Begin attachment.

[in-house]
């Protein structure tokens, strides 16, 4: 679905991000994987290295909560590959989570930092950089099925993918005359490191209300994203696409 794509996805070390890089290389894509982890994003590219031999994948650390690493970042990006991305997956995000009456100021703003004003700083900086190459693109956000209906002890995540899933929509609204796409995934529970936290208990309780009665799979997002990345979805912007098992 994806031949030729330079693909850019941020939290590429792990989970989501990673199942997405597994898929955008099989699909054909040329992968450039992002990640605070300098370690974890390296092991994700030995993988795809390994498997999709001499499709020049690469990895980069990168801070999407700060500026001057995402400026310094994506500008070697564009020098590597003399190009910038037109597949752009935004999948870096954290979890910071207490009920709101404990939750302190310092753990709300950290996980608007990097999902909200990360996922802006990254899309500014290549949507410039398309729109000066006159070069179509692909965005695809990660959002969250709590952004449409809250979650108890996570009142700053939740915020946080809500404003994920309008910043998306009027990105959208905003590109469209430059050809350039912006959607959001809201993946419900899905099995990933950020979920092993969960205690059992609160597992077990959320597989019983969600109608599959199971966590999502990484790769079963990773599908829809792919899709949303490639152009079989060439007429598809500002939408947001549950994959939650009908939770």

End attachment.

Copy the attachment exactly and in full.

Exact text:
[in-house]
């Protein structure tokens, strides 16, 4: 679905991000994987290295909560590959989570930092950089099925993918005359490191209300994203696409 794509996805070390890089290389894509982890994003590219031999994948650390690493970042990006991305997956995000009456100021703003004003700083900086190459693109956000209906002890995540899933929509609204796409995934529970936290208990309780009665799979997002990345979805912007098992 994806031949030729330079693909850019941020939290590429792990989970989501990673199942997405597994898929955008099989699909054909040329992968450039992002990640605070300098370690974890390296092991994700030995993988795809390994498997999709001499499709020049690469990895980069990168801070999407700060500026001057995402400026310094994506500008070697564009020098590597003399190009910038037109597949752009935004999948870096954290979890910071207490009920709101404990939750302190310092753990709300950290996980608007990097999902909200990360996922802006990254899309500014290549949507410039398309729109000066006159070069179509692909965005695809990660959002969250709590952004449409809250979650108890996570009142700053939740915020946080809500404003994920309008910043998306009027990105959208905003590109469209430059050809350039912006959607959001809201993946419900899905099995990933950020979920092993969960205690059992609160597992077990959320597989019983969600109608599959199971966590999502990484790769079963990773599908829809792919899709949303490639152009079989060439007429598809500002939408947001549950994959939650009908939770």